Teaching

Winter Term 2017 (CONCEPT—University of Cologne)
    • Introduction to Formal Epistemology
      In this course I will introduce the main topics and methods of the research field known as ‘formal epistemology’. We will see how modal logic can be used as a means of encoding epistemic principles of knowledge and belief, and apply it to the treatment of paradoxes such as the Knowability Paradox and Moore's Paradox. We will also go through the literature on Bayesianism, thus bringing the probability calculus to bear on epistemological issues, such as the problem of apparently rational but inconsistent beliefs and the relationship between categorical beliefs and degrees-of-belief. Reading materials accessible here.

    • Modal knowledge, imagination and reason
      We can not only have knowledge of how things are in the world—but also of how they could be or how they must be. But how do we know what is possible and what is necessary? Knowledge of necessity is not gained by means of perceptual experience, as it was emphasized by Immanuel Kant. And sometimes we gain knowledge of what is possible even though experience does not present us with the relevant possible scenarios. If it is not experience that teaches us what is possible and what is necessary, what does? In this course, we will look into the literature on imagination as a guide to possibility, modal knowledge through suppositional reasoning  and problems with the notion of rational insight or intuition as a means of knowing necessary truths. Reading materials accessible here.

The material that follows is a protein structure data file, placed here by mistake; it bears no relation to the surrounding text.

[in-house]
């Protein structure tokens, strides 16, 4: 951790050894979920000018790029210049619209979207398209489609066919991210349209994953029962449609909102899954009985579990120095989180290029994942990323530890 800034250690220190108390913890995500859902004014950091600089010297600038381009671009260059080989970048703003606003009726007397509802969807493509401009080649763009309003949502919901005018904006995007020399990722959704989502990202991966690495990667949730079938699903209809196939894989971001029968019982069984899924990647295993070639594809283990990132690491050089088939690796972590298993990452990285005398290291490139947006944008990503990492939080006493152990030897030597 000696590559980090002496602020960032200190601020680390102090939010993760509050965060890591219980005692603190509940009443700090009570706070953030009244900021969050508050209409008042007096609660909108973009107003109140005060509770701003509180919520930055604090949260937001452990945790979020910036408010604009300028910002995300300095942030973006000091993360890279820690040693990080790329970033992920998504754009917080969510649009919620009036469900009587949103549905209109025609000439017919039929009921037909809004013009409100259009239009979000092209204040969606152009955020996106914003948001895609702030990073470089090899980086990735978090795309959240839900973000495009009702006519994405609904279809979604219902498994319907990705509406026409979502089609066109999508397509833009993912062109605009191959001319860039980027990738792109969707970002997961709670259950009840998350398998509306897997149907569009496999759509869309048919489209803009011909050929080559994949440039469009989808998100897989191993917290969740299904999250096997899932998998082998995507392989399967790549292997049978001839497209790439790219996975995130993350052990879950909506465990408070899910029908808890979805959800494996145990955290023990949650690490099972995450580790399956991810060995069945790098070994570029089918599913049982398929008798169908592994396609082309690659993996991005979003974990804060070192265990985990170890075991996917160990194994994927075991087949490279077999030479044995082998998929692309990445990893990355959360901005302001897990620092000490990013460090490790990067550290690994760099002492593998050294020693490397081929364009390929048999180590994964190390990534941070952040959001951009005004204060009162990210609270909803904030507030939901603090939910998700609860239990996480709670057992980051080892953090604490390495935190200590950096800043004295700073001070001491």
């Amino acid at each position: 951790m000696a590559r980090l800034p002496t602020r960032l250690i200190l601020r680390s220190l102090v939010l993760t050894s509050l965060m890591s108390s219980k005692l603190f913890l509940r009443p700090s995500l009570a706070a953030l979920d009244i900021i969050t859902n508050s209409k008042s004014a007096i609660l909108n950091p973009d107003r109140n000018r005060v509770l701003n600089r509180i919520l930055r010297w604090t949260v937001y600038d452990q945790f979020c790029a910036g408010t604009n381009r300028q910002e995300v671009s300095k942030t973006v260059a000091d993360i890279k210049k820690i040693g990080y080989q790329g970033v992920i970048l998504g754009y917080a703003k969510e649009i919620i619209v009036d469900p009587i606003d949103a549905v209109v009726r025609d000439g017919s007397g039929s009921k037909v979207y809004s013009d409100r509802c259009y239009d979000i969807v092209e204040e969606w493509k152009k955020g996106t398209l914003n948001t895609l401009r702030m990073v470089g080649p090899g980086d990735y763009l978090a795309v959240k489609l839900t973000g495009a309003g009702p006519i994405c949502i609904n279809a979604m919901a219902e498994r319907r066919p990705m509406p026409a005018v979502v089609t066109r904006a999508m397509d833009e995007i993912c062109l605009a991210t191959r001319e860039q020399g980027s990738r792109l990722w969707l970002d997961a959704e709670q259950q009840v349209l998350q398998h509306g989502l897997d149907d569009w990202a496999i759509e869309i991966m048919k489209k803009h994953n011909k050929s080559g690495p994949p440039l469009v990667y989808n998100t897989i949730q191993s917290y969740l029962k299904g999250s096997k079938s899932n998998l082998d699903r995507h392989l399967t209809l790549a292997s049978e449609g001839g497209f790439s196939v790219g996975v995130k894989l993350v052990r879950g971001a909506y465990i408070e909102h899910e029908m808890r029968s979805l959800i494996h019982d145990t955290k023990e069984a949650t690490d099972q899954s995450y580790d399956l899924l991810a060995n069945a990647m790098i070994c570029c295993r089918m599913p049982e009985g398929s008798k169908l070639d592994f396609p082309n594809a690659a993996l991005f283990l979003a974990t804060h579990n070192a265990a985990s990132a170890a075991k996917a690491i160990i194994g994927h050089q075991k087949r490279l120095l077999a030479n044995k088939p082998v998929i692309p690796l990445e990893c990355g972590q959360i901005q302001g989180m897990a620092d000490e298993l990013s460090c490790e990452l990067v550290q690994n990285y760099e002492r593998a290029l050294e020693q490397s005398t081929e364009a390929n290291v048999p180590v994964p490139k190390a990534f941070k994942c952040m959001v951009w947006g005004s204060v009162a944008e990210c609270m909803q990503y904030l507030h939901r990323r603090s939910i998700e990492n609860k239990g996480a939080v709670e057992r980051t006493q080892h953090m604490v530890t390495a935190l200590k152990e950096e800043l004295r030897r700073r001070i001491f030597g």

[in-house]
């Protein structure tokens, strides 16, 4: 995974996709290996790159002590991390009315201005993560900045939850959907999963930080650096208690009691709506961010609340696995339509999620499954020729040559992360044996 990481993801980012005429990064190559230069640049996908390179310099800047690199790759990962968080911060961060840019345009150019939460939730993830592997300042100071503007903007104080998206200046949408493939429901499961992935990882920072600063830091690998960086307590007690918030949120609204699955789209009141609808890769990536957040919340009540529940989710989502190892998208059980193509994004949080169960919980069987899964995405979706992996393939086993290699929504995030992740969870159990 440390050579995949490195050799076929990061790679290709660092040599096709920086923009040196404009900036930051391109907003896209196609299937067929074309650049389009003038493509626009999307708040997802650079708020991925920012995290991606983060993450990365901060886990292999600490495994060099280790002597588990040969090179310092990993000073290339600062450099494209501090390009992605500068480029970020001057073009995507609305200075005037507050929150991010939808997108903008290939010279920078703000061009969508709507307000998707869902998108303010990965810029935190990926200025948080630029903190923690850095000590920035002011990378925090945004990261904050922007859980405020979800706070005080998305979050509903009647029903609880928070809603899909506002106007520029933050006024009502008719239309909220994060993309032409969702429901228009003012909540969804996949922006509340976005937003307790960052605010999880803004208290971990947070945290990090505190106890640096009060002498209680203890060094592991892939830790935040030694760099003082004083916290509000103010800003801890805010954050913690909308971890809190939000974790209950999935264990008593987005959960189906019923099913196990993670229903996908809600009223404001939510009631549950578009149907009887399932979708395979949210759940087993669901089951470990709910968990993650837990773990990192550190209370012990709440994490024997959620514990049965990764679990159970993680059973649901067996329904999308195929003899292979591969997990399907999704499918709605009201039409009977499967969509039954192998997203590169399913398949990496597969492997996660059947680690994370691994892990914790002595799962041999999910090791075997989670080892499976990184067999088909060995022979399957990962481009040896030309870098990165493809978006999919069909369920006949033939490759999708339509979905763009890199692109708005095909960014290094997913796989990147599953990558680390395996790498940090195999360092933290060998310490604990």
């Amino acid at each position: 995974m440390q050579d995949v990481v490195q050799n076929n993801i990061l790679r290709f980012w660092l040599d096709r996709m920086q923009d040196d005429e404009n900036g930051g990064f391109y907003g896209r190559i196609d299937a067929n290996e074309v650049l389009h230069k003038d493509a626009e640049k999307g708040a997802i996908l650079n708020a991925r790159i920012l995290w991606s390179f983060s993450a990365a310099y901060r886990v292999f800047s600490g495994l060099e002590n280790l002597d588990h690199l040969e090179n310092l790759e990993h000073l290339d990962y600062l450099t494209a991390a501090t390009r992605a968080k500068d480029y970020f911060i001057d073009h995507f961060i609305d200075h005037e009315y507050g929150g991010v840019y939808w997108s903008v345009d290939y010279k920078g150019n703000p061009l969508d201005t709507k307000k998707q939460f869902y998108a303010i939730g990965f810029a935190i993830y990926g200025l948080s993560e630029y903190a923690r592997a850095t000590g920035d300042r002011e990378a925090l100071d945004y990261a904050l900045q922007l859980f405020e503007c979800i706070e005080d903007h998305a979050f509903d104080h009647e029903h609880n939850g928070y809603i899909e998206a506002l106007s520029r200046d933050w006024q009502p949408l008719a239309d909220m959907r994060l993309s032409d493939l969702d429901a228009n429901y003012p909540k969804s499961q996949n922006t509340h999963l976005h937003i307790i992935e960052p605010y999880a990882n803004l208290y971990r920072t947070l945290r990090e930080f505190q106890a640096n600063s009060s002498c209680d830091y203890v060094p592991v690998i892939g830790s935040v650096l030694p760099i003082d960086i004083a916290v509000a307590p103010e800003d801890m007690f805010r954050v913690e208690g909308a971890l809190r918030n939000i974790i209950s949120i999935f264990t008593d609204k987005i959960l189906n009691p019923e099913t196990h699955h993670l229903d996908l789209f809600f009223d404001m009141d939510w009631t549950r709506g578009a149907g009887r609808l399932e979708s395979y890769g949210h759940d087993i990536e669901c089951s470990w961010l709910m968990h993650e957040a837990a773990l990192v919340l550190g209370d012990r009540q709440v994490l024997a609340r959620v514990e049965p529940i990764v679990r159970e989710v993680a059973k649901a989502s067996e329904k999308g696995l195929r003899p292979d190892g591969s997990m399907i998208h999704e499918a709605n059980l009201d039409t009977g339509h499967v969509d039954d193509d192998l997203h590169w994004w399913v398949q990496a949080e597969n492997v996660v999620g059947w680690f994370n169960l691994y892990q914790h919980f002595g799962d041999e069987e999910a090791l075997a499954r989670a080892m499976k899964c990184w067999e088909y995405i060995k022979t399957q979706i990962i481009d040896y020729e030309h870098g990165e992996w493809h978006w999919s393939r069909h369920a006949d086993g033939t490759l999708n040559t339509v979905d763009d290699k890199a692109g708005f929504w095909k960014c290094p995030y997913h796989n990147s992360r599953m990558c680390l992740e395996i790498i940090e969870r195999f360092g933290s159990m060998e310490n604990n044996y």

Summer Term 2017 (MCMP)
      • Philosophy of Artificial Intelligence (B.A./M.A.).
        In this seminar we are going to explore some philosophical questions about the field of Artificial Intelligence. We will start by reviewing the first attempts to automate theorem-proving techniques (in the 50s and 60s) and the frustrated use of those results to emulate intelligence/rationality in general. Next we analyze the use of neural networks to compute several types of functions and the connectionist paradigm in cognitive psychology/AI. Finally, we will discuss the miscellaneous toolbox that is available to Artificial Intelligence practitioners nowadays—most importantly, machine learning techniques—with an eye to answering the question whether we are any way nearer to successfully simulating rational or intelligent agents.
      Winter Term 2016/17 (MCMP)
      • The A Priori (B.A./M.A. Seminar). Syllabus attached below.
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